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We all hear two voices in our heads. One says, “Do not fall behind.” This is the voice of social pressure and of our fear of missing out. It makes us work overtime, use all of our salary to buy nice things, and spend our time befriending the coolest or sexiest people around. This voice believes that your short-term success determines your long-term happiness. The second voice says, “Do not risk what you cannot recover.” This is the voice of prudence. It makes us take the safe choice, sacrificing outer-world success for safety. This voice believes that worst-case scenarios prevent you from achieving long-term happiness. The tricky part is that both voices are right. If you only listen to the first voice, you’ll take too many risks, and sooner or later, you will end up broke, alone, or dead. However, if you only listen to the second voice, you will fall so behind that you will also end up broke, alone, or in a dysfunctional state. Ergodicity is a novel concept that helps you figure out which voice to listen to and which posture to adopt. Happiness Ergodicity

Avoiding to risk what you cannot recover is how you get ahead in the long term. Risk

Maximizing the expected returns of your choices is a good strategy only if the consequences of mistakes and misfortunes are reversible. Otherwise, it’s a stupid strategy. Choice

Tell the first voice, “yes, I do not want to fall behind, but to do so, I must avoid risks with irreversible consequences,” and tell the second one, “yes, I must avoid some risks, but not all – only those with irreversible consequences. Risk

Part I – Losses Absorb Future Gains

Ever since a young age, we are taught that a cost-benefit analysis determines whether it is a good idea to do something. If the gains are larger than the losses, then you can go ahead. The real world begs to differ. There are cases in which it is a terrible idea to do something whose gains are larger than its losses. This applies to “Russian Roulette” situations.

Chapter 1.1 – It Is Not the Fastest Skier That Wins Races

The fastest racers in the world, didn’t get there because they were the fastest. They got there because they were the fastest of those who didn’t get injured into retirement. In skiing, and life in general, it is not the best ones who succeed. It is the best ones of those who survive. Big Ideas

Chapter 1.2 – Performance vs. Survival

In theory, performance determines success. The fastest skier wins the race, and the most performing employee becomes the most successful one. In practice, performance is subordinate to survival. It is the fastest racer of those who survive that wins races, it is the most performing employee who doesn’t burn out that becomes the most successful, and so on.

In a single instant of time, pure performance is all that matters. Instead, over a prolonged period of time, survival dwarfs performance.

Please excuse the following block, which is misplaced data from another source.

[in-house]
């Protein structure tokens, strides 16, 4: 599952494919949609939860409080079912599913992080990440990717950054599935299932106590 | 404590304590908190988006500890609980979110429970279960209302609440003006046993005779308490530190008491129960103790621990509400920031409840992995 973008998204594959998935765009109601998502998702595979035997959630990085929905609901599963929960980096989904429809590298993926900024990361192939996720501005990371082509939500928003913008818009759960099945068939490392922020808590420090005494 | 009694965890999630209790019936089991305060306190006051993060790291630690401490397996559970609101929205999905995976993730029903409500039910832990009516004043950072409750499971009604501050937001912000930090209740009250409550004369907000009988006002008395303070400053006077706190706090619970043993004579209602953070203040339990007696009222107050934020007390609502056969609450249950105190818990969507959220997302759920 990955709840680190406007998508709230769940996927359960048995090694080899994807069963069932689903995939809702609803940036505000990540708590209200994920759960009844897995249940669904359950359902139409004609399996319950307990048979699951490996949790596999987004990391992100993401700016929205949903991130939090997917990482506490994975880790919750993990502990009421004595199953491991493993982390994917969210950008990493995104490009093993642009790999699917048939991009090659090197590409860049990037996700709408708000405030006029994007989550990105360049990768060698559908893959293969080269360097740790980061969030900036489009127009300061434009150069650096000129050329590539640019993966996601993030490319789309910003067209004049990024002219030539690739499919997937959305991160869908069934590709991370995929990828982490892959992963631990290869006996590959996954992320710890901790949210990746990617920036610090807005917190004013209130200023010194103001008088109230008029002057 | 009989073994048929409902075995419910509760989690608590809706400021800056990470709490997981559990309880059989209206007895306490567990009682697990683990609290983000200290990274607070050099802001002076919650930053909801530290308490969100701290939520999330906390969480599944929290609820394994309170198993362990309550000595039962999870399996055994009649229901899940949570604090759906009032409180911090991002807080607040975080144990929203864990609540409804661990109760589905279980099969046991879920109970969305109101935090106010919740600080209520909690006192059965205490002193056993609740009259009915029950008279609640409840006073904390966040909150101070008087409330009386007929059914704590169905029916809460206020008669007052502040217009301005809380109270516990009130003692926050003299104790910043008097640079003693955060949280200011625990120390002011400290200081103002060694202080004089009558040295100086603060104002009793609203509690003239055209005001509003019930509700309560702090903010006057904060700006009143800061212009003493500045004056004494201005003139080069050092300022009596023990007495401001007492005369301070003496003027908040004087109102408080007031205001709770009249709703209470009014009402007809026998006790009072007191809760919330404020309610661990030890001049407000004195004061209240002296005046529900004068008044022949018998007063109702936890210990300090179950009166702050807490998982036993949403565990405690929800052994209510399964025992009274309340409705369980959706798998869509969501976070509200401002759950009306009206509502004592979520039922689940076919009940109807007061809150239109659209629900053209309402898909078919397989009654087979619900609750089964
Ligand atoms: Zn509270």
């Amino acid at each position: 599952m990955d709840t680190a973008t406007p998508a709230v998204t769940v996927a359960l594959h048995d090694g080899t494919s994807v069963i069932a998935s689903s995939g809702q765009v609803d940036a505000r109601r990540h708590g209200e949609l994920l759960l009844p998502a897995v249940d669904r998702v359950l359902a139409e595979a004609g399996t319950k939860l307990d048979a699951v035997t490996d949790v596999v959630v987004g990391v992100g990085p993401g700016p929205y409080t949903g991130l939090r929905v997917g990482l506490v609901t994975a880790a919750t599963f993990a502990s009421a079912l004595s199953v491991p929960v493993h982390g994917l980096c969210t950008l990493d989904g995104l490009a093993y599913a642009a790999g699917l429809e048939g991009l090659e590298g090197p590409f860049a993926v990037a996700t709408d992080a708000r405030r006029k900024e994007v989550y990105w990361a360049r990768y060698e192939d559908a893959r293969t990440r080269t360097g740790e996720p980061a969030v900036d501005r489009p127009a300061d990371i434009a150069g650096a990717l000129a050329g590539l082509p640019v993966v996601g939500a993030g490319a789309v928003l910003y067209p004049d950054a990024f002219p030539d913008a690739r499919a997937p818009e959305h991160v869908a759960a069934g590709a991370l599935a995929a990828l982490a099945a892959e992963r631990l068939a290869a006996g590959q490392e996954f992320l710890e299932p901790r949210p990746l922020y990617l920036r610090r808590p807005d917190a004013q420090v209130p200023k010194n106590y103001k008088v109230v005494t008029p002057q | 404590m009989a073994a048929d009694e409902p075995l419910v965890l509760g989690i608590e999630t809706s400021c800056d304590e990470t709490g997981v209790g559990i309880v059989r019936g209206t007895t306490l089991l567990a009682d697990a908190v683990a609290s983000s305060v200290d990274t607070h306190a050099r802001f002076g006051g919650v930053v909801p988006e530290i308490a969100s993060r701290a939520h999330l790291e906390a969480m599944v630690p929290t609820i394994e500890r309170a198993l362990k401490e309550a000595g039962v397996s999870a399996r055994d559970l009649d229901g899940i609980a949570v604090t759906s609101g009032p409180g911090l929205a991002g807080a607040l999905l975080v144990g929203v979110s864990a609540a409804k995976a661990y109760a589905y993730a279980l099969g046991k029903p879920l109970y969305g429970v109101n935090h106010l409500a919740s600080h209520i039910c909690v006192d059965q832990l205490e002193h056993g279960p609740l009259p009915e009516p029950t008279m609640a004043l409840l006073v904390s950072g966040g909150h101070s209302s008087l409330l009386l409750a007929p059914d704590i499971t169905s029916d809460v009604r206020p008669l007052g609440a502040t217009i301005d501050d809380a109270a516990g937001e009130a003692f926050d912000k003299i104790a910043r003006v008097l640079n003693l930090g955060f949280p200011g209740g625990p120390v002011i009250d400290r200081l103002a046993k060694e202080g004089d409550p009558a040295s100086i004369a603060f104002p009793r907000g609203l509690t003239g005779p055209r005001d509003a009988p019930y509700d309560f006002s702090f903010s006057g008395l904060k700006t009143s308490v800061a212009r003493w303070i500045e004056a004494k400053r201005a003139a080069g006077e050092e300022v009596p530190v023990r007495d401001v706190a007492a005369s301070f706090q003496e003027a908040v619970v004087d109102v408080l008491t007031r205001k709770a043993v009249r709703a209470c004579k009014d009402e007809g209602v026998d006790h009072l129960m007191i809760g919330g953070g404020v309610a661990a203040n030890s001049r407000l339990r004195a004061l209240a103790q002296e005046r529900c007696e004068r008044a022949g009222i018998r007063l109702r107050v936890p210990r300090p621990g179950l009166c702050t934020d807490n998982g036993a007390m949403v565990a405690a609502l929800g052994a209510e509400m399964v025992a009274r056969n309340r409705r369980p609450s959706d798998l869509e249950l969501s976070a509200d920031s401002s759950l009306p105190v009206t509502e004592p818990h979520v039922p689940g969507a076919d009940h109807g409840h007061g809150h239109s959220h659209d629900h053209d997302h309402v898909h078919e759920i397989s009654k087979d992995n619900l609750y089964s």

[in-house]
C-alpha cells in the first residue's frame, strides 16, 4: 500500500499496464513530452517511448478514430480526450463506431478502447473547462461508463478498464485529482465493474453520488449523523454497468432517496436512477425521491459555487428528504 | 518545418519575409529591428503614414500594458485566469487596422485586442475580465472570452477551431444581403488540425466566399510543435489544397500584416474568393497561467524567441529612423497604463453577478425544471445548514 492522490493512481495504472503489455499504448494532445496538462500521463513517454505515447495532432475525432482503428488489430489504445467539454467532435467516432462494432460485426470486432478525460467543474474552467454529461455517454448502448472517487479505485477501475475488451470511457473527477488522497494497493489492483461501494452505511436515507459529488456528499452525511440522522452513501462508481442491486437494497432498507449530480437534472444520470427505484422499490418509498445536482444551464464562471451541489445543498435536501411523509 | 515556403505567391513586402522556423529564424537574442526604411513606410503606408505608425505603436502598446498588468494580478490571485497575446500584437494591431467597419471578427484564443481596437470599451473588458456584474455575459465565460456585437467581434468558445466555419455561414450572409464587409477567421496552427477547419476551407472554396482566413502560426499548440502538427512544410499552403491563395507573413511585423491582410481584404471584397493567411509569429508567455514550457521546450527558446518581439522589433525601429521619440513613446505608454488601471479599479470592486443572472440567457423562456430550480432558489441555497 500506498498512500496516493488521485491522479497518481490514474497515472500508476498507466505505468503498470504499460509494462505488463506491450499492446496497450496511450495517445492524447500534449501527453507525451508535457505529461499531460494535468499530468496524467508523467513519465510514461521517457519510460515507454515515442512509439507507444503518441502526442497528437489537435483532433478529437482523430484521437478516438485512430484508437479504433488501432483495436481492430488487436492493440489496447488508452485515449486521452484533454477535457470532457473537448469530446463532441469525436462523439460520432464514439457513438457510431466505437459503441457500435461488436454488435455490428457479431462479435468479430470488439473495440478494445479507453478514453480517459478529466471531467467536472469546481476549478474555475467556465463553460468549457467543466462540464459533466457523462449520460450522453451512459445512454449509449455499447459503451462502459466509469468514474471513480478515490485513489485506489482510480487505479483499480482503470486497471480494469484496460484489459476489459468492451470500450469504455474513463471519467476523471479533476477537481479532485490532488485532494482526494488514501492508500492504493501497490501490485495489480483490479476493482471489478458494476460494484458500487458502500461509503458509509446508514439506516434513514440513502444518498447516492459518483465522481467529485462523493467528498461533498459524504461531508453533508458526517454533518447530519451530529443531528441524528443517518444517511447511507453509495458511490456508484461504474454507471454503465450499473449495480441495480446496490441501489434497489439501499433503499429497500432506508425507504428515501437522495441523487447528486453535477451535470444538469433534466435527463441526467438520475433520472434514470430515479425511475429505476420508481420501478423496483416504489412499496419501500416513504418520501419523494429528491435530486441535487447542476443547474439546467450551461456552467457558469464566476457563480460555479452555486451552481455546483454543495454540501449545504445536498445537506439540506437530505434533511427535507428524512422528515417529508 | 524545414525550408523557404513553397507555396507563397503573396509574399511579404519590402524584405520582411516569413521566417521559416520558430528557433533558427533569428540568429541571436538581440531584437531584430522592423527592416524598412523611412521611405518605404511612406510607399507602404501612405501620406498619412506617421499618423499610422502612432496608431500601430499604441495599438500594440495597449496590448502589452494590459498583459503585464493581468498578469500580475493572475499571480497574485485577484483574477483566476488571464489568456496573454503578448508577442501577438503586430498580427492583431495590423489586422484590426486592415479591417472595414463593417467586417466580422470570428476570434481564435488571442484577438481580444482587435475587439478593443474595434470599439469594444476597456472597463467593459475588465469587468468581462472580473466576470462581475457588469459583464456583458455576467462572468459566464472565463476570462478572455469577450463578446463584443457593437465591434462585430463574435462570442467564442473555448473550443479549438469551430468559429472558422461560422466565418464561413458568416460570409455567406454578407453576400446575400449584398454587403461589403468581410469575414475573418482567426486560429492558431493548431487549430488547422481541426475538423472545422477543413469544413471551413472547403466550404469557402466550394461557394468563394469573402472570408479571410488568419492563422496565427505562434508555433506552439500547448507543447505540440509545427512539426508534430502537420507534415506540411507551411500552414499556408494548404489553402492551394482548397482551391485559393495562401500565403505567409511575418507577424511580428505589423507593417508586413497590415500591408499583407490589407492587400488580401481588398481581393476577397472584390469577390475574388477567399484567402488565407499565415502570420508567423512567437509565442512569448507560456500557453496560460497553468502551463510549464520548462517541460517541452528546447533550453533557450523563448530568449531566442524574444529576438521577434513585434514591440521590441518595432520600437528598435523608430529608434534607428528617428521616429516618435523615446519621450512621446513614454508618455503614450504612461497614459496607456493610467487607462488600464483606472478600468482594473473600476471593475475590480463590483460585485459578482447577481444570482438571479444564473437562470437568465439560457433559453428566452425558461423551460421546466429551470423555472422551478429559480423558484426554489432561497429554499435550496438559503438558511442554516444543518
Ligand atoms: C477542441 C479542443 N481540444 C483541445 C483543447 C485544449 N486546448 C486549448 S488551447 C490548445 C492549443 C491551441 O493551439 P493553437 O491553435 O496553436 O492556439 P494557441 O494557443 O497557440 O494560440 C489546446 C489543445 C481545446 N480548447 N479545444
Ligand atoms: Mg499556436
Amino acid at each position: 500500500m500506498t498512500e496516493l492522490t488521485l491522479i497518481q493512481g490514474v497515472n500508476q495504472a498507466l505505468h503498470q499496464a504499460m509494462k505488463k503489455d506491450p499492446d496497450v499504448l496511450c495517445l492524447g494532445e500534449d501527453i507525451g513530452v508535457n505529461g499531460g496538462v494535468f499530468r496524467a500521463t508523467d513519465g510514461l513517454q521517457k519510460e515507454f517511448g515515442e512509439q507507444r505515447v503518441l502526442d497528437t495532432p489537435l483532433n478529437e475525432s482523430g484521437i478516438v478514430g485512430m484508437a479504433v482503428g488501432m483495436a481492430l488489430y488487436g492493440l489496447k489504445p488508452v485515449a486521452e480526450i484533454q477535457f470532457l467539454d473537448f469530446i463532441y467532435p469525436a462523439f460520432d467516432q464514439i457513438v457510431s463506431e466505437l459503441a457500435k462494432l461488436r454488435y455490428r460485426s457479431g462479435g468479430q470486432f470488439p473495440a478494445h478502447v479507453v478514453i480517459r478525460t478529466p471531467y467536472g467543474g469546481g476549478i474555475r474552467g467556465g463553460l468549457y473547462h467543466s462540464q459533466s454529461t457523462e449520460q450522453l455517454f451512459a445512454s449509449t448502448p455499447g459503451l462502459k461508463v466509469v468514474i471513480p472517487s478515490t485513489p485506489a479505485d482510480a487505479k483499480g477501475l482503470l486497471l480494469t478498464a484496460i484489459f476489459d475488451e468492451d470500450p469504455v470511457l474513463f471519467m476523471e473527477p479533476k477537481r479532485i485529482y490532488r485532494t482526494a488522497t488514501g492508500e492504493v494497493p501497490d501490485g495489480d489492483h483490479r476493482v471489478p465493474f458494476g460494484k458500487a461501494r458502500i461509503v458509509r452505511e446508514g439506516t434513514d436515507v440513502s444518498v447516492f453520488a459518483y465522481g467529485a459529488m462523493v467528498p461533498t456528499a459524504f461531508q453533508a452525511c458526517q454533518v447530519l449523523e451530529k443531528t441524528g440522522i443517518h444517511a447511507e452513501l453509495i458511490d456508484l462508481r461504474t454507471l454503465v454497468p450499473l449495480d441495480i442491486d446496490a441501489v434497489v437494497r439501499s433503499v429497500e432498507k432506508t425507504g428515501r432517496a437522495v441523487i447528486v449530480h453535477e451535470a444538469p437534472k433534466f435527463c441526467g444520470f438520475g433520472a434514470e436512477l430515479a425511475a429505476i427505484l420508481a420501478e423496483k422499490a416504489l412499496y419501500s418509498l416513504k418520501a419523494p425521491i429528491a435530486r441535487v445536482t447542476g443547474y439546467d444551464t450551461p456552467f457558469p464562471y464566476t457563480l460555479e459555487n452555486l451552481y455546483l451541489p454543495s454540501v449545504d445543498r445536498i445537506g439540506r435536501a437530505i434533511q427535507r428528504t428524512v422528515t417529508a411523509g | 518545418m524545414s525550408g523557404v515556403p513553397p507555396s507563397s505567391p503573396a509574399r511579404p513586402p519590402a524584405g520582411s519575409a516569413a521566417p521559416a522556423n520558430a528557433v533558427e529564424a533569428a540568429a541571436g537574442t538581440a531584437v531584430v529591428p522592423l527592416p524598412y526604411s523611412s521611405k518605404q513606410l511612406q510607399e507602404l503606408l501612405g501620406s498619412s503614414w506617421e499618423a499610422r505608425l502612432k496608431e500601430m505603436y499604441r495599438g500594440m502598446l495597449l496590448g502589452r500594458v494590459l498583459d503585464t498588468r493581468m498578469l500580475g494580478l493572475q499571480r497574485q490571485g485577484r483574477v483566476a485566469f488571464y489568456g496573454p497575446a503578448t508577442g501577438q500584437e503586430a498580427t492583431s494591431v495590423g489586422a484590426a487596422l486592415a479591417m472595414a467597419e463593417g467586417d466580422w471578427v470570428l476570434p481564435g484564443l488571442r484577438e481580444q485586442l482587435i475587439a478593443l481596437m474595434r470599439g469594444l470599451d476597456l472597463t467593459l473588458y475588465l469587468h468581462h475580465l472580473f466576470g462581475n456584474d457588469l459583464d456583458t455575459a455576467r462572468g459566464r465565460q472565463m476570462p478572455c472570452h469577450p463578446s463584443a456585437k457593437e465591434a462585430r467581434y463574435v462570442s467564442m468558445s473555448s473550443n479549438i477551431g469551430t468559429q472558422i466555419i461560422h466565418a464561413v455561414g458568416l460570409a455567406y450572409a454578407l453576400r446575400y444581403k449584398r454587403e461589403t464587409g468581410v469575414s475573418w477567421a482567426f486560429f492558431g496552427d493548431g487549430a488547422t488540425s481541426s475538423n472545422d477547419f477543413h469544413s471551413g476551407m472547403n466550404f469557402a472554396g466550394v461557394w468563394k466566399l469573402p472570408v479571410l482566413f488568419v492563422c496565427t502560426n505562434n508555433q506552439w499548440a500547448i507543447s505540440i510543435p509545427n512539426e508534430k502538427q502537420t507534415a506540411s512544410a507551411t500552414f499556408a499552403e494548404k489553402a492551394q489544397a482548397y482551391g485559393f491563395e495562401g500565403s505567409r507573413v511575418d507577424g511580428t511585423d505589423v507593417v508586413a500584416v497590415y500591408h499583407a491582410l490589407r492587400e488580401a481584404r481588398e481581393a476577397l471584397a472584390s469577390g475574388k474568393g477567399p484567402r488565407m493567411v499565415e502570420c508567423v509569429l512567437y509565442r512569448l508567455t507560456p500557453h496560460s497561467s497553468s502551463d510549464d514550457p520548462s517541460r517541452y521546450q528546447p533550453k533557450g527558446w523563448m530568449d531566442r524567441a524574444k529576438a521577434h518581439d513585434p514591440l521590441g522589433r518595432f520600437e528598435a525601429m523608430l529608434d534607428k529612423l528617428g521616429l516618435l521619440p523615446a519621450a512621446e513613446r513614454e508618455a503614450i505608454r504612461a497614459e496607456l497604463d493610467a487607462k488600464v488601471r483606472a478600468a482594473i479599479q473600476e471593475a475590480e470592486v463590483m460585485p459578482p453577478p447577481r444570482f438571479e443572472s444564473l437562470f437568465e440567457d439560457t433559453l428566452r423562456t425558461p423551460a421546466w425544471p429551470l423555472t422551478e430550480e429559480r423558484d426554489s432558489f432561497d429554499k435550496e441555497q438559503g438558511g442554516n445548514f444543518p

There is a difference between what matters when we consider narrow intervals and what does when we consider broader ones. Over the short term, consequences that apply beyond the short-term do not matter. Over the long term, they do.

Irreversibility absorbs future gains. This means that you cannot extrapolate future outcomes from solely the expected outcomes of the activity performed once.

If you are a salesperson, do not attempt to make the most sales this quarter. Instead, sell as much as you can without risking your reputation and your brand’s.

If you have a job, do not attempt to work as hard as possible. Instead, work as hard as you can without risking your health, marriage, or mental sanity. These three are damn hard to recover once lost.

Maximize growth that conserves survival.

Distinguish between calculated risks whose consequences you can recover from and recklessness whose consequences might permanently debilitate you. There is a sweet spot where you expose yourself to the former but not the latter.

Chapter 1.3 – Russian Roulette

Chapter 1.4 – The Law of Large Numbers

The fewer the flips, the higher the chances that the tally differs from the expected 50%. We notice that the average of observed results converges to the expected value as a larger number of trials is performed. This is called the law of large numbers. Law of Large Number

I cannot keep picking risky stocks until I get rich – a few bad results in a row, and I am broke. Whenever an activity cannot be assumed repeatable at infinity, we should be wary of expecting to achieve its average outcome.

Any form of “game-over” nullifies future gains, bringing the average down. Ergodicity

Chapter 1.5 – Much of Life Is a Russian Roulette

Chapter 1.6 – Population and Lifetime Outcomes

In Russian Roulette, the outcome you get by playing it a few times is different from the average outcome of a few people playing it once.

Note:: One Person / Many Times (time average or lifetime outcome) vs Many Person / One Time (population)

A system is ergodic if the lifetime outcome corresponds to the population outcome for all its components. Otherwise, it is non-ergodic. Ergodicity

Lifetime outcome: The lifetime outcome of an event is the final outcome of a person undergoing the event many times divided by the number of events.

Also, time average.

Population outcome: The expectation value of an event is the sum of the outcomes of the event happening many times divided by the number of events.

Also, expectation value. Value